The Real Impact of the Fashion Industry on our Planet
As we have covered before in our fast fashion blog series, the fashion industry has not been kind to the Earth. Despite individual fashion brands making strides toward sustainability, the industry is in need of major reform. Earlier this year, the nonprofit and leadership forum the Global Fashion Agenda released a report providing insight on the industry’s growth toward sustainability. The report found that progress decreased by one-third from 2018 to 2019.
In addition to the fashion industry struggling towards sustainability, it is the second most polluting industry—coming in right behind big oil—according to the United Nations. The clothing and textile industry has a serious impact on our environment that we cannot avoid.
Excess Use of Fresh Water
Water is used in every aspect of the clothing production process from growing cotton to dyeing fabric. The fashion industry has become a major fresh water consumer, in part, due to clothing production doubling between 2000 and 2014. According to the United Nations Conference on Trade and Development, the fashion industry uses 93 billion cubic meters of water annually, which is enough to meet the needs of five million people worldwide.
It takes around 2,000 gallons to make one pair of jeans, equivalent to the amount of water the average person drinks over seven years. This excess amount of water used to produce one piece of clothing is in part due to the amount of water needed to grow cotton. It takes around 2,700 liters of water to grow enough cotton to make a simple t-shirt. This has led to water scarcity issues in India, one of the world’s major cotton suppliers.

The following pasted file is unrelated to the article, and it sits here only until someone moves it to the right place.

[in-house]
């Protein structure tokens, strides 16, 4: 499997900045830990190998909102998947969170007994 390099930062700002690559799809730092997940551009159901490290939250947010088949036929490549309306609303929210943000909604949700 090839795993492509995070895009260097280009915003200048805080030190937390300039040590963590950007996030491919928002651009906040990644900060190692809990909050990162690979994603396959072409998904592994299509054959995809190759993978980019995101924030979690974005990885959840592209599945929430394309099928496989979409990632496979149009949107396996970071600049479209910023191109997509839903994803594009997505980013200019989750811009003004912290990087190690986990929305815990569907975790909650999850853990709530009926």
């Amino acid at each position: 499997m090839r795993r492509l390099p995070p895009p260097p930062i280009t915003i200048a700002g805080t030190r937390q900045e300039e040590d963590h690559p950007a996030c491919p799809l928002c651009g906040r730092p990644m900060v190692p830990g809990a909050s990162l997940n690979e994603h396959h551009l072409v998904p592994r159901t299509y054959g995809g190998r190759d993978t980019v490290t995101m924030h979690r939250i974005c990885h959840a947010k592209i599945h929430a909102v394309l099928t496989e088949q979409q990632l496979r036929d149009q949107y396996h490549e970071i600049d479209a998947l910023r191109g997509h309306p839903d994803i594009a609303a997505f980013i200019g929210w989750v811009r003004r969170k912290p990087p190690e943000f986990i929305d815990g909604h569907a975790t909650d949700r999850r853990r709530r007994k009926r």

Greenhouse Gas Giant
In addition to affecting water supplies around the world, the fashion industry affects the air we breathe. According to the United Nations Environment Program, the production of clothing and footwear generates over eight percent of the world’s greenhouse gas emissions. If production practices do not improve, the greenhouse gas emissions from the fashion industry are expected to rise by 50 percent by 2030.
The excess use of synthetic fibers—which are used in 72 percent of all clothing items—also contributes to greenhouse gas emissions. Synthetic fibers, such as polyester and nylon, are made from fossil fuels, which is one of most environmentally harmful energy sources. Synthetic fibers are also non-biodegradable and take up to 200 years to decompose if they end up in landfill, releasing harmful greenhouse gases.
A Wasteful Industry
As stated at the beginning of this blog, the fashion industry is a major contributor to pollution and waste globally. The textile treatment and dyeing of clothing accounts for 20 percent of industrial water pollution globally.
The cheap quality of a majority of fast fashion items results in a short lifecycle, and consequentially in items being thrown away instead of recycled. Only 15 percent of textiles are recycled while the rest end up in a landfill. Every second, the equivalent of one garbage truck full of clothing is landfilled or burned.
Stop the Cycle
If you want to combat the impacts of the fashion industry, you have to start with your lifestyle choices. It is imperative that you donate and recycle your clothing instead of just throwing your used items in the trash. Planet Aid has over 19,000 bins that are conveniently located so that you can drop off your clothing while you are going to the store or heading home from work. In 2018 alone, Planet Aid collected over 90 million pounds of clothing with the assistance of our large yellow bins.
The best way to combat fast fashion is to avoid being a consumer of the industry altogether. There are secondhand stores all over the country; we even have our own thrift store located in Rockville, Maryland. Shopping at secondhand stores gives clothing and shoes another life and keeps them out of landfills. You can also find stylish, vintage items you can't find at your corporate department store!
And for those items you don't want to buy at a thrift shop (like socks), look for sustainable companies that are on a mission to help instead of hurt the environment. Rockay, for instance, offers high-quality running socks and compressions sleeves made from recycled ocean waste.See All Blog Posts